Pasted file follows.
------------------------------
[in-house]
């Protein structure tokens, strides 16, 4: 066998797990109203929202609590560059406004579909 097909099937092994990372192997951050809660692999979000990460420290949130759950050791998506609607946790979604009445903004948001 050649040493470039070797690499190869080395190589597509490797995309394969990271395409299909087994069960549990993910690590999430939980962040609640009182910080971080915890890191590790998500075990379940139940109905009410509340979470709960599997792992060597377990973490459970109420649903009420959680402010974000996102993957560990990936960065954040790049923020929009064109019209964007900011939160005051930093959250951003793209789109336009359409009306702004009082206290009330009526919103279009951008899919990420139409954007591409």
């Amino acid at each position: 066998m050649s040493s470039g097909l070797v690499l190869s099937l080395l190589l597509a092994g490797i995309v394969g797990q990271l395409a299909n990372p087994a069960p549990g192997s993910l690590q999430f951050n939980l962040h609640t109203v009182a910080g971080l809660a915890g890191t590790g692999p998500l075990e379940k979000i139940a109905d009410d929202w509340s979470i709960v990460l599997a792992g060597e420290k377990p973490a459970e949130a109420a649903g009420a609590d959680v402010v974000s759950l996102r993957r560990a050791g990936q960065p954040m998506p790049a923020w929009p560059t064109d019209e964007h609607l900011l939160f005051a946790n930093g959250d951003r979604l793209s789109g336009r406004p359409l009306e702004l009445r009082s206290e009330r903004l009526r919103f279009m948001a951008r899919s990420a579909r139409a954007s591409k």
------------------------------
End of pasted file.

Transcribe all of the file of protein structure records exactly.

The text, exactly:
[in-house]
């Protein structure tokens, strides 16, 4: 066998797990109203929202609590560059406004579909 097909099937092994990372192997951050809660692999979000990460420290949130759950050791998506609607946790979604009445903004948001 050649040493470039070797690499190869080395190589597509490797995309394969990271395409299909087994069960549990993910690590999430939980962040609640009182910080971080915890890191590790998500075990379940139940109905009410509340979470709960599997792992060597377990973490459970109420649903009420959680402010974000996102993957560990990936960065954040790049923020929009064109019209964007900011939160005051930093959250951003793209789109336009359409009306702004009082206290009330009526919103279009951008899919990420139409954007591409």
């Amino acid at each position: 066998m050649s040493s470039g097909l070797v690499l190869s099937l080395l190589l597509a092994g490797i995309v394969g797990q990271l395409a299909n990372p087994a069960p549990g192997s993910l690590q999430f951050n939980l962040h609640t109203v009182a910080g971080l809660a915890g890191t590790g692999p998500l075990e379940k979000i139940a109905d009410d929202w509340s979470i709960v990460l599997a792992g060597e420290k377990p973490a459970e949130a109420a649903g009420a609590d959680v402010v974000s759950l996102r993957r560990a050791g990936q960065p954040m998506p790049a923020w929009p560059t064109d019209e964007h609607l900011l939160f005051a946790n930093g959250d951003r979604l793209s789109g336009r406004p359409l009306e702004l009445r009082s206290e009330r903004l009526r919103f279009m948001a951008r899919s990420a579909r139409a954007s591409k």